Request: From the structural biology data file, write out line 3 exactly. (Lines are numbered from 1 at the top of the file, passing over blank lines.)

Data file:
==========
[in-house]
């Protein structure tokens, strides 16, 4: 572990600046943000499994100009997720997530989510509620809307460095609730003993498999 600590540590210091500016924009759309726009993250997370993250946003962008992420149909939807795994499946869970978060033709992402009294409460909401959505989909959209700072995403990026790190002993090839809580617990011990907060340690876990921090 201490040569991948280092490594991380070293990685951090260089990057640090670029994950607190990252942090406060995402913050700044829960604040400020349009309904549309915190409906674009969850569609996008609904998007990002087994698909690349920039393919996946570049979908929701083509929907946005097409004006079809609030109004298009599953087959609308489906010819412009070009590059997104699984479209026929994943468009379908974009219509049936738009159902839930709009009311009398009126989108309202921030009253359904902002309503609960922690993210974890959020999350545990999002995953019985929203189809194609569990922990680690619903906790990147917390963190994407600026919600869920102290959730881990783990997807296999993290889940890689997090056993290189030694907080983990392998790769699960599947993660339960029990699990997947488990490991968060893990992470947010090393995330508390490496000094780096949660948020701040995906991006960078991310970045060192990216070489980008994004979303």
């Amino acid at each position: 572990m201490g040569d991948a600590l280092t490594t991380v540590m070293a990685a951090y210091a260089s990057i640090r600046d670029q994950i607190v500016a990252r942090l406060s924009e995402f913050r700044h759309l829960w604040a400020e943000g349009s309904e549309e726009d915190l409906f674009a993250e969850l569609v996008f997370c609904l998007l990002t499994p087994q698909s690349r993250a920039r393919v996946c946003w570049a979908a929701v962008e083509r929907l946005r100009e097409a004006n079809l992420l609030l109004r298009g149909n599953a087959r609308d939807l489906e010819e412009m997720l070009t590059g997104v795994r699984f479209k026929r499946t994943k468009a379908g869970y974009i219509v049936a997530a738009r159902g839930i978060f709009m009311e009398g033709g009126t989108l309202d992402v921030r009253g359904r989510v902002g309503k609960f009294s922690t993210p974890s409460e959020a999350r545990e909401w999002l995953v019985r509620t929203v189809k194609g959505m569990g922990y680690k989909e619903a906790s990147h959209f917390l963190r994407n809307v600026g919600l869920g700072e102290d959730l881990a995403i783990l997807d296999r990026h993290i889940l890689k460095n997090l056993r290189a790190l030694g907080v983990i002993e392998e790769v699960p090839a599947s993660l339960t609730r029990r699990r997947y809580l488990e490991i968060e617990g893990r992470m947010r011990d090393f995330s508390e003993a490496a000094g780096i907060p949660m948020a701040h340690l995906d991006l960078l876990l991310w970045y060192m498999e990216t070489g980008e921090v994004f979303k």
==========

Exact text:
């Amino acid at each position: 572990m201490g040569d991948a600590l280092t490594t991380v540590m070293a990685a951090y210091a260089s990057i640090r600046d670029q994950i607190v500016a990252r942090l406060s924009e995402f913050r700044h759309l829960w604040a400020e943000g349009s309904e549309e726009d915190l409906f674009a993250e969850l569609v996008f997370c609904l998007l990002t499994p087994q698909s690349r993250a920039r393919v996946c946003w570049a979908a929701v962008e083509r929907l946005r100009e097409a004006n079809l992420l609030l109004r298009g149909n599953a087959r609308d939807l489906e010819e412009m997720l070009t590059g997104v795994r699984f479209k026929r499946t994943k468009a379908g869970y974009i219509v049936a997530a738009r159902g839930i978060f709009m009311e009398g033709g009126t989108l309202d992402v921030r009253g359904r989510v902002g309503k609960f009294s922690t993210p974890s409460e959020a999350r545990e909401w999002l995953v019985r509620t929203v189809k194609g959505m569990g922990y680690k989909e619903a906790s990147h959209f917390l963190r994407n809307v600026g919600l869920g700072e102290d959730l881990a995403i783990l997807d296999r990026h993290i889940l890689k460095n997090l056993r290189a790190l030694g907080v983990i002993e392998e790769v699960p090839a599947s993660l339960t609730r029990r699990r997947y809580l488990e490991i968060e617990g893990r992470m947010r011990d090393f995330s508390e003993a490496a000094g780096i907060p949660m948020a701040h340690l995906d991006l960078l876990l991310w970045y060192m498999e990216t070489g980008e921090v994004f979303k």